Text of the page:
In this world, there are three types of people when it comes to disasters: those who run away, those who grab some popcorn, sit back and watch the show, and then there are those crazy few who run right into the disaster. Once upon a time, I was smack in the middle of that last category.
I started working for the Federal Emergency Management Agency (FEMA) during Hurricane Katrina in 2005. I was in Public Affairs, Special Projects and my primary role was Media Briefing Coordinator.
To say it was an education is an understatement.
I was with the agency for a couple of years and found myself deployed to Washington, D.C. to work on a special project related to some wildfires. They told me I would be there for two weeks.
I left five years later.
I have been through some stuff, hurricanes, tornadoes, wildfires, and even an earthquake (that was fun – I was on the 8th floor of a building). I have seen the worst of people and the best, I mean heartbreaking, heart-swelling stuff.
I learned about every aspect of disasters from response to recovery. I’ve learned about people – the deep parts of the psyche where few dare to venture.
I had experiences that will stay with me forever.
And I learned about myself.
So, what does this have to do with freelancing? Well, you might be surprised. Here’s what FEMA taught me about freelancing.
Keep your go bag ready.
Hurricanes you can usually see coming; earthquakes, fires, tornadoes, and man-made disasters, not so much. When we were deployed to respond to a disaster, we usually had 24 hours or less to get there. Since packing takes time and the first rule of packing under pressure is you forget half of your stuff, I kept a bag packed and ready. For things I would have to grab last minutes like my computer, phone charger, and toiletries, I had a prioritized list. I could be ready to go in less than 10 minutes.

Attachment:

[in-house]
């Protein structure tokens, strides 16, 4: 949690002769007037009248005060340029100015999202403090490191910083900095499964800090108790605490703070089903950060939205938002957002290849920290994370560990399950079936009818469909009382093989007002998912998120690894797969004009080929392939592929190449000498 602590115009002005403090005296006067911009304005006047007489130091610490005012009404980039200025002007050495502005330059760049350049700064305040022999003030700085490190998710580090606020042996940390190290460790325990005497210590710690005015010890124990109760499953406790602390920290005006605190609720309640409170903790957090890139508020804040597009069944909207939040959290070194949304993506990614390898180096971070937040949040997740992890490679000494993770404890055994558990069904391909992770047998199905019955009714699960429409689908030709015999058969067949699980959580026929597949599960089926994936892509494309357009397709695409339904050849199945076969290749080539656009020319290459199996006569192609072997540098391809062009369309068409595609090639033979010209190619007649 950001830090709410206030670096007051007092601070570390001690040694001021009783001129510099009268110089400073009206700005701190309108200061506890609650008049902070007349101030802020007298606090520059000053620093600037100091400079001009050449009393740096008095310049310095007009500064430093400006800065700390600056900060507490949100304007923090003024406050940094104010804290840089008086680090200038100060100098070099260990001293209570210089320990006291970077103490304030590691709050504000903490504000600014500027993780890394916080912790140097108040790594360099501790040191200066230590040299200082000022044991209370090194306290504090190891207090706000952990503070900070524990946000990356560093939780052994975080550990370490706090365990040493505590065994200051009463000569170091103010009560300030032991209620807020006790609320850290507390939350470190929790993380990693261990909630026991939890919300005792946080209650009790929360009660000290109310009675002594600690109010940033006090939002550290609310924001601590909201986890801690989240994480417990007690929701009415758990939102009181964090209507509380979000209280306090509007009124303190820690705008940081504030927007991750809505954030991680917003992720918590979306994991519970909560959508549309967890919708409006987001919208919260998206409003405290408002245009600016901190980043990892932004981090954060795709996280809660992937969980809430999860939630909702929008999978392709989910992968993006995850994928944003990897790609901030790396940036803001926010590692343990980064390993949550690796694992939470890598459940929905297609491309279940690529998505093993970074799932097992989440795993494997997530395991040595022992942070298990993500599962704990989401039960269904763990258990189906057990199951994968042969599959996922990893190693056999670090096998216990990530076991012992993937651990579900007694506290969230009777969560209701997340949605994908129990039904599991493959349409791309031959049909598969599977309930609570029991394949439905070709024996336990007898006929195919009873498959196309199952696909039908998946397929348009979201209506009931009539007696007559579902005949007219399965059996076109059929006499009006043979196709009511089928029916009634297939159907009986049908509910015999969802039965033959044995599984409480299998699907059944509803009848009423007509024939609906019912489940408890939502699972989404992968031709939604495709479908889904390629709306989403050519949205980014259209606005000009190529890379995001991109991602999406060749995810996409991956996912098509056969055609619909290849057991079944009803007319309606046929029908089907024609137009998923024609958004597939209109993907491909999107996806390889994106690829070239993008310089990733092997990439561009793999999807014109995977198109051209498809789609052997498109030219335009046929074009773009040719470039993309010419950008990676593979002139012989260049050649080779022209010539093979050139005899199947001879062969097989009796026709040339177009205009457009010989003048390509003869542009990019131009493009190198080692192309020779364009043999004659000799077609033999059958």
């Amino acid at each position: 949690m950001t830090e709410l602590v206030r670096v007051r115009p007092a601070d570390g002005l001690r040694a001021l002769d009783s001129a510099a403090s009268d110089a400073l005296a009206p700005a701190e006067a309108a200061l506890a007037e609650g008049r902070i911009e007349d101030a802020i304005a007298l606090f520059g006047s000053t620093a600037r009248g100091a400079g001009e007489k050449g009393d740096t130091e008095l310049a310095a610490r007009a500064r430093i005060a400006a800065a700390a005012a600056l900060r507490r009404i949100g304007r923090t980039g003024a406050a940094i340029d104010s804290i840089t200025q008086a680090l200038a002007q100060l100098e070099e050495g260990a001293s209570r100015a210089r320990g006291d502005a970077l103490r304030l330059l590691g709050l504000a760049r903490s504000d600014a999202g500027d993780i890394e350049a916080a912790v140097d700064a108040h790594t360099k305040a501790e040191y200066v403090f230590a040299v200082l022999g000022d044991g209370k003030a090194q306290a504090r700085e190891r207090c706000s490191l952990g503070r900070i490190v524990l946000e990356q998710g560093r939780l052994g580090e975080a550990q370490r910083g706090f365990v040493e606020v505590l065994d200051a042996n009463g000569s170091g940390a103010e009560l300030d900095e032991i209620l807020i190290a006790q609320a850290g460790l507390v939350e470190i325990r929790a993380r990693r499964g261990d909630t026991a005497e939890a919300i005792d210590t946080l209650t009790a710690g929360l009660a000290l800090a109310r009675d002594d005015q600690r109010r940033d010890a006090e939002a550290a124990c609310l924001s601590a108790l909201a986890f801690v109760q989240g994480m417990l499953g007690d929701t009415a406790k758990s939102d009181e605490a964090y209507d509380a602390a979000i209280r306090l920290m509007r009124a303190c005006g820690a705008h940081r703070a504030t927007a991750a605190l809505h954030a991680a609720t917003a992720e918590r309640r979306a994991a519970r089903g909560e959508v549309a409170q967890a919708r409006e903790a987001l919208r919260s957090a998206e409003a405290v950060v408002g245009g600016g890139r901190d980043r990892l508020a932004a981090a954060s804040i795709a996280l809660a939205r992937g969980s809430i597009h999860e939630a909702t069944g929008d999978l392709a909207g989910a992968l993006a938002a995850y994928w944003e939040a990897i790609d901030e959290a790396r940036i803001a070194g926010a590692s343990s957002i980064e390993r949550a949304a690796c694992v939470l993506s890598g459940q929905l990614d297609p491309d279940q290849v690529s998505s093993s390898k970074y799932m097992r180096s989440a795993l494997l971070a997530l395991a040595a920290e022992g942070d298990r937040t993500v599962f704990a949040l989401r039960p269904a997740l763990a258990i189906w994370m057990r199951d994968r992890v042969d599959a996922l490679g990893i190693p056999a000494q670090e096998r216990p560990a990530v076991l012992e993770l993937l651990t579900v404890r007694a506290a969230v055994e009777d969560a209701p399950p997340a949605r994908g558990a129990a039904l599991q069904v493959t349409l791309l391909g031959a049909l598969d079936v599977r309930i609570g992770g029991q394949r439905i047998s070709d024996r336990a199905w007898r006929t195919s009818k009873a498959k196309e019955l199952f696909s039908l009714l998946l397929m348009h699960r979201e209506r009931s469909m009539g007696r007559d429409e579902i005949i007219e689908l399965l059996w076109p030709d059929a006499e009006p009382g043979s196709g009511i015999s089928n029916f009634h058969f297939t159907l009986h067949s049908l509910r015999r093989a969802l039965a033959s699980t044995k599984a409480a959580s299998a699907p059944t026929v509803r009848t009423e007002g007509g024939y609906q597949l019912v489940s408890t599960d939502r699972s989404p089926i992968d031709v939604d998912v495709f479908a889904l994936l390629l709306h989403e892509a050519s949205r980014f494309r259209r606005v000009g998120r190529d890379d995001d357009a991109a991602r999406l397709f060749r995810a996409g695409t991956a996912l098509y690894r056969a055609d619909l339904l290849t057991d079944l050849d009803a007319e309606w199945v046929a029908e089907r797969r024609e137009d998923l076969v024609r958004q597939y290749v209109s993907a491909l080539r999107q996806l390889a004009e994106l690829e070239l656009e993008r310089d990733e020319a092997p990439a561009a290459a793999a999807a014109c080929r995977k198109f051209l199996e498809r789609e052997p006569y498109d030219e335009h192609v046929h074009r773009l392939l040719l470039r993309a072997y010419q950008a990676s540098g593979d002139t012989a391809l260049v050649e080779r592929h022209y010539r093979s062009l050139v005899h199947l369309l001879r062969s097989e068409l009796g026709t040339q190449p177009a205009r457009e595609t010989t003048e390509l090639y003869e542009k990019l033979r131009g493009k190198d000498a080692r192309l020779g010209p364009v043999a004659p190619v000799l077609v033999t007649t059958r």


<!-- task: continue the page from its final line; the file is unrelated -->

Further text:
Freelancing is much the same way. You might not see that next awesome assignment coming which means you won’t have much prep time. I try to always be ready to dive in. My regular clients are well managed, and any new assignments are worked in, but I try to leave some wiggle room so I can handle emergencies and rush orders now and then. In short, I basically keep my freelancer go bag packed and ready to roll!
Be prepared for anything.
Three weeks after Hurricane Katrina wore out her welcome in southeastern Louisiana, Hurricane Rita paid a nasty little visit to southwestern Louisiana. We never expected to find ourselves working two hurricanes at once, but there it was so we rolled with it.